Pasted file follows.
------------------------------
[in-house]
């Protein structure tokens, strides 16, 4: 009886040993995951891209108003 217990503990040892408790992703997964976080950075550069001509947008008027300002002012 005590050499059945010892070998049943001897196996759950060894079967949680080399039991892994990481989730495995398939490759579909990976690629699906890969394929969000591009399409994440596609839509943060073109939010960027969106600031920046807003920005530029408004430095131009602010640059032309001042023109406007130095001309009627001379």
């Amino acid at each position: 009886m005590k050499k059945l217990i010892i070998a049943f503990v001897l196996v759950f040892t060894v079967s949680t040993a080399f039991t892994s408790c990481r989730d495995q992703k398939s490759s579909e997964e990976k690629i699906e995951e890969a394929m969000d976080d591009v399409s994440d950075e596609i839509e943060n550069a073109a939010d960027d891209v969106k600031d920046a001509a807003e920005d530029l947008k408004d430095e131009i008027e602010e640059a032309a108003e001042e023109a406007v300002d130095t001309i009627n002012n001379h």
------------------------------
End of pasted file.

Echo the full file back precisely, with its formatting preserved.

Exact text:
[in-house]
């Protein structure tokens, strides 16, 4: 009886040993995951891209108003 217990503990040892408790992703997964976080950075550069001509947008008027300002002012 005590050499059945010892070998049943001897196996759950060894079967949680080399039991892994990481989730495995398939490759579909990976690629699906890969394929969000591009399409994440596609839509943060073109939010960027969106600031920046807003920005530029408004430095131009602010640059032309001042023109406007130095001309009627001379």
């Amino acid at each position: 009886m005590k050499k059945l217990i010892i070998a049943f503990v001897l196996v759950f040892t060894v079967s949680t040993a080399f039991t892994s408790c990481r989730d495995q992703k398939s490759s579909e997964e990976k690629i699906e995951e890969a394929m969000d976080d591009v399409s994440d950075e596609i839509e943060n550069a073109a939010d960027d891209v969106k600031d920046a001509a807003e920005d530029l947008k408004d430095e131009i008027e602010e640059a032309a108003e001042e023109a406007v300002d130095t001309i009627n002012n001379h």